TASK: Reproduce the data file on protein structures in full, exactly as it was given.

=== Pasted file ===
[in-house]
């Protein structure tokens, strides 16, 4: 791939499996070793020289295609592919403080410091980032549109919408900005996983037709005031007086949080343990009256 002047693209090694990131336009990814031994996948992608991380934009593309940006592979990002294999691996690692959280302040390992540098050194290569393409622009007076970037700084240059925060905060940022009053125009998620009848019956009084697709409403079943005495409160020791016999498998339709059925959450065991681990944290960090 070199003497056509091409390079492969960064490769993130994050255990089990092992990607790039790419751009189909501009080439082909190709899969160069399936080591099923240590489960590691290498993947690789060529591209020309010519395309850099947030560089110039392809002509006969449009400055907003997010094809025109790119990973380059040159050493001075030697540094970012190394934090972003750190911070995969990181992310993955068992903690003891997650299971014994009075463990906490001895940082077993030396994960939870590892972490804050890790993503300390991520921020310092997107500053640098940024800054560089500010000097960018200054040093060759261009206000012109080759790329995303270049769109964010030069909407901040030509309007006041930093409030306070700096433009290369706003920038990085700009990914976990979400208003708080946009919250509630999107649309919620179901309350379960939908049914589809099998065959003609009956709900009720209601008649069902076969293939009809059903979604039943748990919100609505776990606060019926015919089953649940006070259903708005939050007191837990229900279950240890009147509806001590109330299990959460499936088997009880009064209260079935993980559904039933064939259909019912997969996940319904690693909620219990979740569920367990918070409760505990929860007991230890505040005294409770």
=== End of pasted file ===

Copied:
[in-house]
């Protein structure tokens, strides 16, 4: 791939499996070793020289295609592919403080410091980032549109919408900005996983037709005031007086949080343990009256 002047693209090694990131336009990814031994996948992608991380934009593309940006592979990002294999691996690692959280302040390992540098050194290569393409622009007076970037700084240059925060905060940022009053125009998620009848019956009084697709409403079943005495409160020791016999498998339709059925959450065991681990944290960090 070199003497056509091409390079492969960064490769993130994050255990089990092992990607790039790419751009189909501009080439082909190709899969160069399936080591099923240590489960590691290498993947690789060529591209020309010519395309850099947030560089110039392809002509006969449009400055907003997010094809025109790119990973380059040159050493001075030697540094970012190394934090972003750190911070995969990181992310993955068992903690003891997650299971014994009075463990906490001895940082077993030396994960939870590892972490804050890790993503300390991520921020310092997107500053640098940024800054560089500010000097960018200054040093060759261009206000012109080759790329995303270049769109964010030069909407901040030509309007006041930093409030306070700096433009290369706003920038990085700009990914976990979400208003708080946009919250509630999107649309919620179901309350379960939908049914589809099998065959003609009956709900009720209601008649069902076969293939009809059903979604039943748990919100609505776990606060019926015919089953649940006070259903708005939050007191837990229900279950240890009147509806001590109330299990959460499936088997009880009064209260079935993980559904039933064939259909019912997969996940319904690693909620219990979740569920367990918070409760505990929860007991230890505040005294409770």